Honoring Loved Ones: A Night of Remembrance

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Thursday Evening Online Program
February 24, 2022, 7:00 to 8:45 pm

Dear Still Water Friends,

Although funerals and memorial services offer solace and support, they are no substitute for sharing our memories and grief in a mindfulness community.  Each year as I prepare for this annual event, I am reminded of the beauty of our sangha and our practice, especially for the tools and support to face our greatest losses head on, to work with them, and transform them.

When my sister died suddenly in 1997 I did not know the language or practices of mindfulness. What I knew was an earthquake of pain and disbelief, a pain that led me to mindfulness, Thich Nhat Hanh’s teaching on Interbeing, and oceans of compassion.  She died by her own hand, and I appreciate the opportunity each year to openly call attention to suicide. May we all be vigilant in reaching out to those who suffer suicidal thoughts. (The National Suicide Prevention Lifeline is available 24/7 — 800-273-8255.)

My thoughts this year turn to my Aunt Rosie, whose memorial was postponed to this spring due to the pandemic. She was special to me for so many reasons. She lived nearby and her house was a home away from home. I remember her as always ready with home cooked Lebanese specialties, ready to focus her attention on whatever was on my mind. Never mind the demands of her own children, her medical practice, her political activities, and the multitudes of committees on which she sat, she was generous with the great gift of presence. She could be counted on to feel and to share emotions without flinching.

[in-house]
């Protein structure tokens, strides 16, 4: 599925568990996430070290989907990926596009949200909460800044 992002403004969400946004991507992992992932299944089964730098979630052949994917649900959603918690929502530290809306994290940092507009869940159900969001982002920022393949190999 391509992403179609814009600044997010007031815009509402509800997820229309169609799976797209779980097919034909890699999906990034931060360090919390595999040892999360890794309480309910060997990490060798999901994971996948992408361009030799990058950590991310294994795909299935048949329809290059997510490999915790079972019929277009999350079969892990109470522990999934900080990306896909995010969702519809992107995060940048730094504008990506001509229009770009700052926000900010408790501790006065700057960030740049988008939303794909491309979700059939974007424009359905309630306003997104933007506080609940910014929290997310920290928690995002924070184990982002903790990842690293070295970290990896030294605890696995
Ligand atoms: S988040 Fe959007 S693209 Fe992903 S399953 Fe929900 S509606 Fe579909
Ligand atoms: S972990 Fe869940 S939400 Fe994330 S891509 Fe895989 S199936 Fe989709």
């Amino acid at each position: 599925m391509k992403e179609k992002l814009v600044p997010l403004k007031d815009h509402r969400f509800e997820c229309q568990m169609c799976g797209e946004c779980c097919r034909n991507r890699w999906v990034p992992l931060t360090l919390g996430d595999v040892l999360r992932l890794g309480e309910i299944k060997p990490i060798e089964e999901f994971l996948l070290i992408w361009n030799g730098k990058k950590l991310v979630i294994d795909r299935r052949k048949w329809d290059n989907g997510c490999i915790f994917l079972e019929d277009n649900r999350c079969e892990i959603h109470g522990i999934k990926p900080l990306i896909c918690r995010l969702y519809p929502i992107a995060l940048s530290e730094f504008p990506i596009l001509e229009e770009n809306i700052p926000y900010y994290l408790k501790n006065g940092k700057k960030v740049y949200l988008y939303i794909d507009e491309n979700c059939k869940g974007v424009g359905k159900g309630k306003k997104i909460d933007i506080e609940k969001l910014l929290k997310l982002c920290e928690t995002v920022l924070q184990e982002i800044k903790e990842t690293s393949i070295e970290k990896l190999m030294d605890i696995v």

Aunt Rosie didn’t mind being the center of attention. Her exuberance was infectious. She danced with every guest able-bodied and willing at her 75th birthday party — a party attended by fifty of her loved ones. How fortunate I was to have my aunt nearby to love and to learn from.

This Thursday, after our meditation period, we will share memories of loved ones who have passed away, and we will give voice to our passages through grief. We will especially make space for those who have lost loved ones during the past year.

You are welcome to screen share a photo as part of your remembrance. If for technical or other reasons you prefer to have someone else share the photo for you, please email it to ZoomTeam@StillWaterMPC.org.

We all recently experienced the transition of our guiding teacher, the Venerable Thich Nhat Hanh (Thay) on January 22nd. In addition to celebrating his life during our Thursday gathering, Still Water will honor and remember Thay with a A Silent Walk and Gathering on Sunday, March 13th. More information is below, as well as Thay’s “Contemplation of No-Coming, No-Going.”

Bowing your way in gratitude and anticipation,

Mary Beth Hatem

Honoring and Remembering Thay — A Silent Walk and Gathering

You are warmly invited to join the Still Water community on Sunday, March 13th (10:00 – 11:30 am) at the Audubon Naturalist Society’s Woodend Sanctuary for a silent walk and ceremony honoring the passing of Thich Nhat Hanh. In the Vietnamese Buddhist tradition, special ceremonies of mourning and spiritual support are held daily and weekly for the forty-nine days following a person’s death. This walk and gathering honoring Thay will be one of many ceremonies that will occur world-wide on the weekend of the 49th day. We hope you can join us. More information and a registration link is on the Still Water website.

Contemplation of No-Coming, No-Going

by Thich Nhat Hanh from Chanting from the Heart

This body is not me,

I am not limited by this body.

I am life without boundaries.

I have never been born,

and I have never died.


Look at the ocean and the sky filled with stars,

Manifestations from my wondrous true mind.


Since before time, I have been free.

Birth and death are only doors through which we pass,

sacred thresholds on our journey.

Birth and death are a game of hide-and-seek.


So laugh with me,

hold my hand,

let us say good-bye,

say good-bye, to meet again soon.


We meet today,

We will meet again tomorrow.

We will meet at the source every moment.

We meet each other in all forms of life.